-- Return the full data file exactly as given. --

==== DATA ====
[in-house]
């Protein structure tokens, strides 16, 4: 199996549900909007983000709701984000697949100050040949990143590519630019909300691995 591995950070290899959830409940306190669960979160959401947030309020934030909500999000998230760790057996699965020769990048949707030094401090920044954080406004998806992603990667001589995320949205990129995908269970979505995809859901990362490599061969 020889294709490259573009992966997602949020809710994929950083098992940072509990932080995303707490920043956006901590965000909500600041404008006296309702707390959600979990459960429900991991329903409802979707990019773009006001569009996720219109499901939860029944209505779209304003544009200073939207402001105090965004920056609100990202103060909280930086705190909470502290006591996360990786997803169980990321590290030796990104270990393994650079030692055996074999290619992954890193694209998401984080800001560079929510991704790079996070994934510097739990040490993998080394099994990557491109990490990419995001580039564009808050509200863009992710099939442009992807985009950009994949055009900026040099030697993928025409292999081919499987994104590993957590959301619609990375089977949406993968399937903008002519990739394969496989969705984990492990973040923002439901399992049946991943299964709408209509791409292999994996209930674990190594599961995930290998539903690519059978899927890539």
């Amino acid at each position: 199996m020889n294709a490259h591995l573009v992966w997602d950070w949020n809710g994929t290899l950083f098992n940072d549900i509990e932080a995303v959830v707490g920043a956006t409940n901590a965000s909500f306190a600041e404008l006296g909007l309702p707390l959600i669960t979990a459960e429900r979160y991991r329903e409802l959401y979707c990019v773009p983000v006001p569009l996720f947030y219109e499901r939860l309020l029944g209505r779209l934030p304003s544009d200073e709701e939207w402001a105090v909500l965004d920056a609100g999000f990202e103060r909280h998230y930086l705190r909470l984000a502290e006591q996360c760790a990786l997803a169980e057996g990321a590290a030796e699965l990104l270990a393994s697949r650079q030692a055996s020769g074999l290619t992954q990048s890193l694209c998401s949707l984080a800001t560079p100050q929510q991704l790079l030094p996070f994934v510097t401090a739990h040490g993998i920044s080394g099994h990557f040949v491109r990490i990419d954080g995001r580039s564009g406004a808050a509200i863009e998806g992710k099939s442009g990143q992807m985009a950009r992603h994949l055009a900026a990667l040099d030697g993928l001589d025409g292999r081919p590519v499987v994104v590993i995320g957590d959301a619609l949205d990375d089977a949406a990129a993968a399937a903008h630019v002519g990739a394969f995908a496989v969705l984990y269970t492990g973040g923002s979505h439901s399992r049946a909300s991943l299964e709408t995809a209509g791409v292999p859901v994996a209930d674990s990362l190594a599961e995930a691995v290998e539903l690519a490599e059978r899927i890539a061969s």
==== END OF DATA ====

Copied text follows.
[in-house]
């Protein structure tokens, strides 16, 4: 199996549900909007983000709701984000697949100050040949990143590519630019909300691995 591995950070290899959830409940306190669960979160959401947030309020934030909500999000998230760790057996699965020769990048949707030094401090920044954080406004998806992603990667001589995320949205990129995908269970979505995809859901990362490599061969 020889294709490259573009992966997602949020809710994929950083098992940072509990932080995303707490920043956006901590965000909500600041404008006296309702707390959600979990459960429900991991329903409802979707990019773009006001569009996720219109499901939860029944209505779209304003544009200073939207402001105090965004920056609100990202103060909280930086705190909470502290006591996360990786997803169980990321590290030796990104270990393994650079030692055996074999290619992954890193694209998401984080800001560079929510991704790079996070994934510097739990040490993998080394099994990557491109990490990419995001580039564009808050509200863009992710099939442009992807985009950009994949055009900026040099030697993928025409292999081919499987994104590993957590959301619609990375089977949406993968399937903008002519990739394969496989969705984990492990973040923002439901399992049946991943299964709408209509791409292999994996209930674990190594599961995930290998539903690519059978899927890539």
């Amino acid at each position: 199996m020889n294709a490259h591995l573009v992966w997602d950070w949020n809710g994929t290899l950083f098992n940072d549900i509990e932080a995303v959830v707490g920043a956006t409940n901590a965000s909500f306190a600041e404008l006296g909007l309702p707390l959600i669960t979990a459960e429900r979160y991991r329903e409802l959401y979707c990019v773009p983000v006001p569009l996720f947030y219109e499901r939860l309020l029944g209505r779209l934030p304003s544009d200073e709701e939207w402001a105090v909500l965004d920056a609100g999000f990202e103060r909280h998230y930086l705190r909470l984000a502290e006591q996360c760790a990786l997803a169980e057996g990321a590290a030796e699965l990104l270990a393994s697949r650079q030692a055996s020769g074999l290619t992954q990048s890193l694209c998401s949707l984080a800001t560079p100050q929510q991704l790079l030094p996070f994934v510097t401090a739990h040490g993998i920044s080394g099994h990557f040949v491109r990490i990419d954080g995001r580039s564009g406004a808050a509200i863009e998806g992710k099939s442009g990143q992807m985009a950009r992603h994949l055009a900026a990667l040099d030697g993928l001589d025409g292999r081919p590519v499987v994104v590993i995320g957590d959301a619609l949205d990375d089977a949406a990129a993968a399937a903008h630019v002519g990739a394969f995908a496989v969705l984990y269970t492990g973040g923002s979505h439901s399992r049946a909300s991943l299964e709408t995809a209509g791409v292999p859901v994996a209930d674990s990362l190594a599961e995930a691995v290998e539903l690519a490599e059978r899927i890539a061969s």